> with early adoption of lockinontimeout=true, bip8 *encourages* a consensus
> split in the event that good reasons for not activating are discovered
> afterwards, because lockinontimeout=false nodes remain able to abandon
> the activation attempt. Consensus splits are terrible; they should be
> a last resort used only in the event that bitcoin's fundamental nature
> is threatened, not a standard risk if bugs happened to be discovered
> late. But additionally, if we are worried miners might not be acting
> in the interests of all bitcoin users, there are other games they could
> play, such as "if you want X activated quickly, also give us Y; otherwise
> we'll delay it as long as possible".
>
> Losing the opportunity to abandon an activation attempt, by whatever
> mechanism, also puts a lot more pressure on being absolutely sure of the
> desirability of the change at the point when it's merged; because miners,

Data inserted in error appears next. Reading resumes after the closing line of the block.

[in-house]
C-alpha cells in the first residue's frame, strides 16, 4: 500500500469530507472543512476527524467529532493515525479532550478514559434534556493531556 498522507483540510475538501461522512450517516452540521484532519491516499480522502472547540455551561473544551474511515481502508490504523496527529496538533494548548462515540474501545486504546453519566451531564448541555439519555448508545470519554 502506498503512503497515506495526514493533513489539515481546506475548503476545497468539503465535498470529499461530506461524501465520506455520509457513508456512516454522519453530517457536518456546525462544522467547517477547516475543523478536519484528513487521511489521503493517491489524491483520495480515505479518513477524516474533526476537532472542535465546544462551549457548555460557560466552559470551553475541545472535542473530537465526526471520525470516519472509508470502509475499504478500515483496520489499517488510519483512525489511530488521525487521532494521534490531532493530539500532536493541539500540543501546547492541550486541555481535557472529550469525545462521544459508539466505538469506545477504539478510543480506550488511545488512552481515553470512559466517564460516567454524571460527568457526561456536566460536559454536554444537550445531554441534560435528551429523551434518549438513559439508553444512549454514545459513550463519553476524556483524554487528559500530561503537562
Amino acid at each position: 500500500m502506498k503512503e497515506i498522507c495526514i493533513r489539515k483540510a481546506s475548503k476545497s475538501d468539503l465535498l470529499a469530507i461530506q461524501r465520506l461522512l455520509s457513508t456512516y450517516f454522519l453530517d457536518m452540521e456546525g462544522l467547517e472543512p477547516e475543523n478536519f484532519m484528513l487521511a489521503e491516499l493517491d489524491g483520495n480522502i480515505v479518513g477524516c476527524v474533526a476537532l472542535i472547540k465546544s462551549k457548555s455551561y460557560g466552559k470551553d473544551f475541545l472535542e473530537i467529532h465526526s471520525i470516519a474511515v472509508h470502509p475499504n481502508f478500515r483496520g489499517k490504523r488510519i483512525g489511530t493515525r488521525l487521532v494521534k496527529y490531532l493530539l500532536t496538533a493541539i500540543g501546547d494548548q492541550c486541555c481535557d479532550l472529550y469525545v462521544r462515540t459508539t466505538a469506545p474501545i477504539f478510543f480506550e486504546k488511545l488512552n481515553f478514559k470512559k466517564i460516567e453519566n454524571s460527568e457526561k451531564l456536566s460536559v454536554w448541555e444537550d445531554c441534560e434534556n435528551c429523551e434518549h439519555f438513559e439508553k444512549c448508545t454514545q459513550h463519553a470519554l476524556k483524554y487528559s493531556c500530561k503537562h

> third-party devs, businesses, and users don't even have the option of
> attempting to influence miners, all objections needs to be raised when
> the activation parameters are merged, which raises the stakes for that
> event substantially.
>
> I think my conclusions from that are:
>
>  * as it stands, people are expecting to run bip8/lot=true nodes on the
>network immediately; so deploying bip8/lot=false with compatible
>parameters risks causing 

Re: [bitcoin-dev] Yesterday's Taproot activation meeting on lockinontimeout (LOT)

2021-02-22 Thread Jorge Timón via bitcoin-dev
Just to clarify, I'm not saying bitcoin core should maintain the
"oppose proposal" part of the software. presumably people opposing the
change don't want much of the recent software changes anyway.
But perhaps it wouldn't be so bad, to oppose other proposals, perhaps.